Charlie Musselwhite

"Sleepwalk" by Charlie Musselwhite


BORN: January 31, 1944, Kosciusko, MS
Harmonica wizard Norton Buffalo can recollect a leaner time when his record collection had been whittled down to only the bare essentials: The Paul Butterfield Blues Band and Stand Back! Here Comes Charley Musselwhite's South Side Band. Butterfield and Musselwhite will probably be forever linked as the two most interesting, arguably most important, products of the "White blues movement" of the mid-to-late '60s -- not only because they were near the forefront chronologically, but because they each stand out as being especially faithful to the style. Each certainly earned the respect of his legendary mentors. No less than the late Big Joe Williams said, "Charlie Musselwhite is one of the greatest living harp players of country blues. He is right up there with Sonny Boy Williams [I], and he's been my harp player ever since Sonny Boy got killed."


It's interesting that Big Joe specifies "country" blues, because, even though he made his mark leading electric bands in Chicago and San Francisco, Musselwhite began playing blues with people he'd read about in Sam Charters's Country Blues -- Memphis greats like Furry Lewis, Will Shade and Gus Cannon. It was these rural roots that set him apart from Butterfield, and decades later Charlie began incorporating his first instrument, guitar.

Born in Kosciusko, MS, in 1944, Charlie's family moved north to Memphis, where he went to high school. Musselwhite migrated north in search of the near mythical $3.00-an-hour job (the same lure that set innumerable Blacks on the same route), and became a familiar face at blues haunts like Pepper's, Turner's, and Theresa's, sitting in with and sometimes playing alongside harmonica lords such as Little Walter, Shakey Horton, Good Rockin' Charles, Carey Bell, Big John Wrencher, and even Sonny Boy Williamson. Before recording his first album, Musselwhite appeared on LPs by Tracy Nelson and John Hammond and dueted (as "Memphis Charlie") with Shakey Horton on Vanguard's Chicago/The Blues/Today series.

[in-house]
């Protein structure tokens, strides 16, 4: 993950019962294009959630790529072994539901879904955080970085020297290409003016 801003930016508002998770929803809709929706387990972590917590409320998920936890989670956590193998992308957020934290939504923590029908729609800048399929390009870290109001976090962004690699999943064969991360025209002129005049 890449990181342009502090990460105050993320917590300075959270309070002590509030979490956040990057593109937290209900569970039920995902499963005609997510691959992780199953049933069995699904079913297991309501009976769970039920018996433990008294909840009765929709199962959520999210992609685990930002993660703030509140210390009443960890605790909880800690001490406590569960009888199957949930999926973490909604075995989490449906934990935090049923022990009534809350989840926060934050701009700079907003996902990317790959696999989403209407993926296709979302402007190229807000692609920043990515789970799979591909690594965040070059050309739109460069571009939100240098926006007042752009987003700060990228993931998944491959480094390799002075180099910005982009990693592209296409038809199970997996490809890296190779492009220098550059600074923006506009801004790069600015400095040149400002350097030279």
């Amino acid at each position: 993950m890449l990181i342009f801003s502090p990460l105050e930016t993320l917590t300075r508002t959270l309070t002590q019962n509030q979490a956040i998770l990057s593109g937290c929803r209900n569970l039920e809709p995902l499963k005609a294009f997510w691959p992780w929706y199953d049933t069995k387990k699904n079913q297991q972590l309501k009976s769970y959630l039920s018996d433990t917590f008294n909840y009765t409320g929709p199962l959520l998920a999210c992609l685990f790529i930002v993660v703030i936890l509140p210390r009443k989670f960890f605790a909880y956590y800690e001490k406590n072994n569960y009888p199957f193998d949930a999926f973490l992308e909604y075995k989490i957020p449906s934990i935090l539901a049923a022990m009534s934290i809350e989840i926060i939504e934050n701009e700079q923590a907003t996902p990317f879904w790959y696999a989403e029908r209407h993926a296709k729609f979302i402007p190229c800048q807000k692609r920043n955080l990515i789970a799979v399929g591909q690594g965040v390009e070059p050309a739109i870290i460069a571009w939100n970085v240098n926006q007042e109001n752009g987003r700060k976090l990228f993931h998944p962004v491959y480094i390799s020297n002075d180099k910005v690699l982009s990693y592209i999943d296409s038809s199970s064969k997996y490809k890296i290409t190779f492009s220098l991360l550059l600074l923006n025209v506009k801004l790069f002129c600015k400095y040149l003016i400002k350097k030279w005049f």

When his aforementioned debut LP became a standard on San Francisco's underground radio, Musselwhite played the Fillmore Auditorium and never returned to the Windy City. Leading bands that featured greats like guitarists Harvey Mandel, Freddie Roulette, Luther Tucker, Louis Myers, Robben Ford, Fenton Robinson and Junior Watson, Charlie played steadily around Bay Area bars and mounted somewhat low-profile national tours. It wasn't until the late '80s, when he conquered a career-long drinking problem, that Musselwhite began touring worldwide to rave notices. Today he is busier than ever. ~ Dan Forte

Biography courtesy of All Music Guide to the Blues - Paperback - 658 pages 2nd edition (1999) Miller Freeman Books; ISBN: 0879305487 - the most comprehensive guide to great blues recordings money can buy. The online version of the All Music Guides may be found at

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